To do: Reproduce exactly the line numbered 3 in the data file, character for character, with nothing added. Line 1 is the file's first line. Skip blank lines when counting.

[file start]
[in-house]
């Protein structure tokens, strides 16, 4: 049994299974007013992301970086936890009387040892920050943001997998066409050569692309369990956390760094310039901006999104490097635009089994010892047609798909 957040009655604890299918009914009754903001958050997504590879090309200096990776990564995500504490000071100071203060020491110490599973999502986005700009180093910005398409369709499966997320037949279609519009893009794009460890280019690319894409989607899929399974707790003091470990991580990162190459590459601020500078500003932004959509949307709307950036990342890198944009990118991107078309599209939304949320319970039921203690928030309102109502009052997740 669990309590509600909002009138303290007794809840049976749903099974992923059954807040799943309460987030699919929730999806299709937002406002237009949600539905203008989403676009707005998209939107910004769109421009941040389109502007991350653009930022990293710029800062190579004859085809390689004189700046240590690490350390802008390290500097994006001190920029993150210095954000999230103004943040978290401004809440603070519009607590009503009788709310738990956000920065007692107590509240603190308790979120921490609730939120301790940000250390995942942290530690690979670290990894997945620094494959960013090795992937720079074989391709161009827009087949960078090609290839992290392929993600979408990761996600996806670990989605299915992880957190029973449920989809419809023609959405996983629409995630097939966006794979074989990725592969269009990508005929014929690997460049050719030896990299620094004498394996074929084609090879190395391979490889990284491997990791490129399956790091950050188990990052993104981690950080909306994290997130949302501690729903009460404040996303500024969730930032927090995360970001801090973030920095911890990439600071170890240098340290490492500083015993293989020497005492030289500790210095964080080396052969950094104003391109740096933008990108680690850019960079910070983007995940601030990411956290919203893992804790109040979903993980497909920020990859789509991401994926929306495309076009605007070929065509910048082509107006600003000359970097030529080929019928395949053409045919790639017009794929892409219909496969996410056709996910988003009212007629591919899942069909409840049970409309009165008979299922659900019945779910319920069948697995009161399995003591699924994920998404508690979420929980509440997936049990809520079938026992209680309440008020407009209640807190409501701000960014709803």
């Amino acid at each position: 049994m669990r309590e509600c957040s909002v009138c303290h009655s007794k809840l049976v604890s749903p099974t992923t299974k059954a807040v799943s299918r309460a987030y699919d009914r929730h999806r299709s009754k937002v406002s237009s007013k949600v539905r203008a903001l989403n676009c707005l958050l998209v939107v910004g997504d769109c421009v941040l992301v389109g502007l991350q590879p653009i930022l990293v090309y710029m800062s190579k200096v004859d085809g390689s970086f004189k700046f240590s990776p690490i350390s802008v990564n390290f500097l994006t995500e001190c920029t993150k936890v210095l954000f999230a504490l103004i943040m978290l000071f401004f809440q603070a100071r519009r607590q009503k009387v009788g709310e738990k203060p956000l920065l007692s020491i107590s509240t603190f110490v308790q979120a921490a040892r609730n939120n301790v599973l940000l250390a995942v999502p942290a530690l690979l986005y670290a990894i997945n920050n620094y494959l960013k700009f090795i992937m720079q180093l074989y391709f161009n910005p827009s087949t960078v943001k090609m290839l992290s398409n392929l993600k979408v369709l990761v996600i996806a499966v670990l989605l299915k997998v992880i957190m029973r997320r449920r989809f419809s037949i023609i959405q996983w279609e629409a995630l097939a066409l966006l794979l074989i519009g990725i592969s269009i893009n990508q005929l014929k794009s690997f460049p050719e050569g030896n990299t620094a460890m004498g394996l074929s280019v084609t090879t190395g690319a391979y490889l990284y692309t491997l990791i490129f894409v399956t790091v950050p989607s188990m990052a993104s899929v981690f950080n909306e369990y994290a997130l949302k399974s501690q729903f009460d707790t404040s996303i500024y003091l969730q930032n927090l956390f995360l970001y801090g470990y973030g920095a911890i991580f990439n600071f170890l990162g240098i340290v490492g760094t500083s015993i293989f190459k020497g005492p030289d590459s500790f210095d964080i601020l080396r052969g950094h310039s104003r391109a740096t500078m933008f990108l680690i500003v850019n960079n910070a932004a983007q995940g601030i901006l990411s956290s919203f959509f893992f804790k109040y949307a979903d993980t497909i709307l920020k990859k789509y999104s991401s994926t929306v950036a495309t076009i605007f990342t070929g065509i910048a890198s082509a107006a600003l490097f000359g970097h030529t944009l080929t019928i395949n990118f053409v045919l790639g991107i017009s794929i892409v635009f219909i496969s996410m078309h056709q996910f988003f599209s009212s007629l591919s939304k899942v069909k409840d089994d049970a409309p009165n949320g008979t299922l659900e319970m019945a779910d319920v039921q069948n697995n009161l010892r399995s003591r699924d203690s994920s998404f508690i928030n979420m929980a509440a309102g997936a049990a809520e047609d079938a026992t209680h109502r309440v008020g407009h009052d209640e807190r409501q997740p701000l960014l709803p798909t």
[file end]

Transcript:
């Amino acid at each position: 049994m669990r309590e509600c957040s909002v009138c303290h009655s007794k809840l049976v604890s749903p099974t992923t299974k059954a807040v799943s299918r309460a987030y699919d009914r929730h999806r299709s009754k937002v406002s237009s007013k949600v539905r203008a903001l989403n676009c707005l958050l998209v939107v910004g997504d769109c421009v941040l992301v389109g502007l991350q590879p653009i930022l990293v090309y710029m800062s190579k200096v004859d085809g390689s970086f004189k700046f240590s990776p690490i350390s802008v990564n390290f500097l994006t995500e001190c920029t993150k936890v210095l954000f999230a504490l103004i943040m978290l000071f401004f809440q603070a100071r519009r607590q009503k009387v009788g709310e738990k203060p956000l920065l007692s020491i107590s509240t603190f110490v308790q979120a921490a040892r609730n939120n301790v599973l940000l250390a995942v999502p942290a530690l690979l986005y670290a990894i997945n920050n620094y494959l960013k700009f090795i992937m720079q180093l074989y391709f161009n910005p827009s087949t960078v943001k090609m290839l992290s398409n392929l993600k979408v369709l990761v996600i996806a499966v670990l989605l299915k997998v992880i957190m029973r997320r449920r989809f419809s037949i023609i959405q996983w279609e629409a995630l097939a066409l966006l794979l074989i519009g990725i592969s269009i893009n990508q005929l014929k794009s690997f460049p050719e050569g030896n990299t620094a460890m004498g394996l074929s280019v084609t090879t190395g690319a391979y490889l990284y692309t491997l990791i490129f894409v399956t790091v950050p989607s188990m990052a993104s899929v981690f950080n909306e369990y994290a997130l949302k399974s501690q729903f009460d707790t404040s996303i500024y003091l969730q930032n927090l956390f995360l970001y801090g470990y973030g920095a911890i991580f990439n600071f170890l990162g240098i340290v490492g760094t500083s015993i293989f190459k020497g005492p030289d590459s500790f210095d964080i601020l080396r052969g950094h310039s104003r391109a740096t500078m933008f990108l680690i500003v850019n960079n910070a932004a983007q995940g601030i901006l990411s956290s919203f959509f893992f804790k109040y949307a979903d993980t497909i709307l920020k990859k789509y999104s991401s994926t929306v950036a495309t076009i605007f990342t070929g065509i910048a890198s082509a107006a600003l490097f000359g970097h030529t944009l080929t019928i395949n990118f053409v045919l790639g991107i017009s794929i892409v635009f219909i496969s996410m078309h056709q996910f988003f599209s009212s007629l591919s939304k899942v069909k409840d089994d049970a409309p009165n949320g008979t299922l659900e319970m019945a779910d319920v039921q069948n697995n009161l010892r399995s003591r699924d203690s994920s998404f508690i928030n979420m929980a509440a309102g997936a049990a809520e047609d079938a026992t209680h109502r309440v008020g407009h009052d209640e807190r409501q997740p701000l960014l709803p798909t």